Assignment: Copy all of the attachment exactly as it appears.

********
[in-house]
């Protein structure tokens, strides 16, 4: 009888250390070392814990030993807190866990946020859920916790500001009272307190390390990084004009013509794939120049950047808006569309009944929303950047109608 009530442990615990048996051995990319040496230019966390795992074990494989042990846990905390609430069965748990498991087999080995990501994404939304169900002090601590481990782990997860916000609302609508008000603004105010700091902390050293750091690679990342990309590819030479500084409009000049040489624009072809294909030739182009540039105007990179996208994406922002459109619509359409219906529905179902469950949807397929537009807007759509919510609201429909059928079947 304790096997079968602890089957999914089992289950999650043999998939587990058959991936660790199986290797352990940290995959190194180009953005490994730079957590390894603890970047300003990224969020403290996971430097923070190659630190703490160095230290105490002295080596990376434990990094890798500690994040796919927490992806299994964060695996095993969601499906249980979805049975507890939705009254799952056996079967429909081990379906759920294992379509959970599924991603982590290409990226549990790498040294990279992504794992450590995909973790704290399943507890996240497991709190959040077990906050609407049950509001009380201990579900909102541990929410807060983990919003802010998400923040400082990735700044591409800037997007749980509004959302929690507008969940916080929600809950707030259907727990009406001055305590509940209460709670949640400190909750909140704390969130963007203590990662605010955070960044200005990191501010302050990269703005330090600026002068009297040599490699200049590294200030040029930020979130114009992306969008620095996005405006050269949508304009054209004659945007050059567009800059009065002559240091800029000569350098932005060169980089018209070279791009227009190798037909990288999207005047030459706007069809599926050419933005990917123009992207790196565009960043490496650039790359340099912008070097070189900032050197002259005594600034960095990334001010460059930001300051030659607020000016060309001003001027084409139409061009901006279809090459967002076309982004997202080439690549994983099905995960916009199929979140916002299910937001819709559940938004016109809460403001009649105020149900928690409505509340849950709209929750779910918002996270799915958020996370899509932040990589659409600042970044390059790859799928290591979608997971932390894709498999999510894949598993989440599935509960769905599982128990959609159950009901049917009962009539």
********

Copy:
[in-house]
């Protein structure tokens, strides 16, 4: 009888250390070392814990030993807190866990946020859920916790500001009272307190390390990084004009013509794939120049950047808006569309009944929303950047109608 009530442990615990048996051995990319040496230019966390795992074990494989042990846990905390609430069965748990498991087999080995990501994404939304169900002090601590481990782990997860916000609302609508008000603004105010700091902390050293750091690679990342990309590819030479500084409009000049040489624009072809294909030739182009540039105007990179996208994406922002459109619509359409219906529905179902469950949807397929537009807007759509919510609201429909059928079947 304790096997079968602890089957999914089992289950999650043999998939587990058959991936660790199986290797352990940290995959190194180009953005490994730079957590390894603890970047300003990224969020403290996971430097923070190659630190703490160095230290105490002295080596990376434990990094890798500690994040796919927490992806299994964060695996095993969601499906249980979805049975507890939705009254799952056996079967429909081990379906759920294992379509959970599924991603982590290409990226549990790498040294990279992504794992450590995909973790704290399943507890996240497991709190959040077990906050609407049950509001009380201990579900909102541990929410807060983990919003802010998400923040400082990735700044591409800037997007749980509004959302929690507008969940916080929600809950707030259907727990009406001055305590509940209460709670949640400190909750909140704390969130963007203590990662605010955070960044200005990191501010302050990269703005330090600026002068009297040599490699200049590294200030040029930020979130114009992306969008620095996005405006050269949508304009054209004659945007050059567009800059009065002559240091800029000569350098932005060169980089018209070279791009227009190798037909990288999207005047030459706007069809599926050419933005990917123009992207790196565009960043490496650039790359340099912008070097070189900032050197002259005594600034960095990334001010460059930001300051030659607020000016060309001003001027084409139409061009901006279809090459967002076309982004997202080439690549994983099905995960916009199929979140916002299910937001819709559940938004016109809460403001009649105020149900928690409505509340849950709209929750779910918002996270799915958020996370899509932040990589659409600042970044390059790859799928290591979608997971932390894709498999999510894949598993989440599935509960769905599982128990959609159950009901049917009962009539």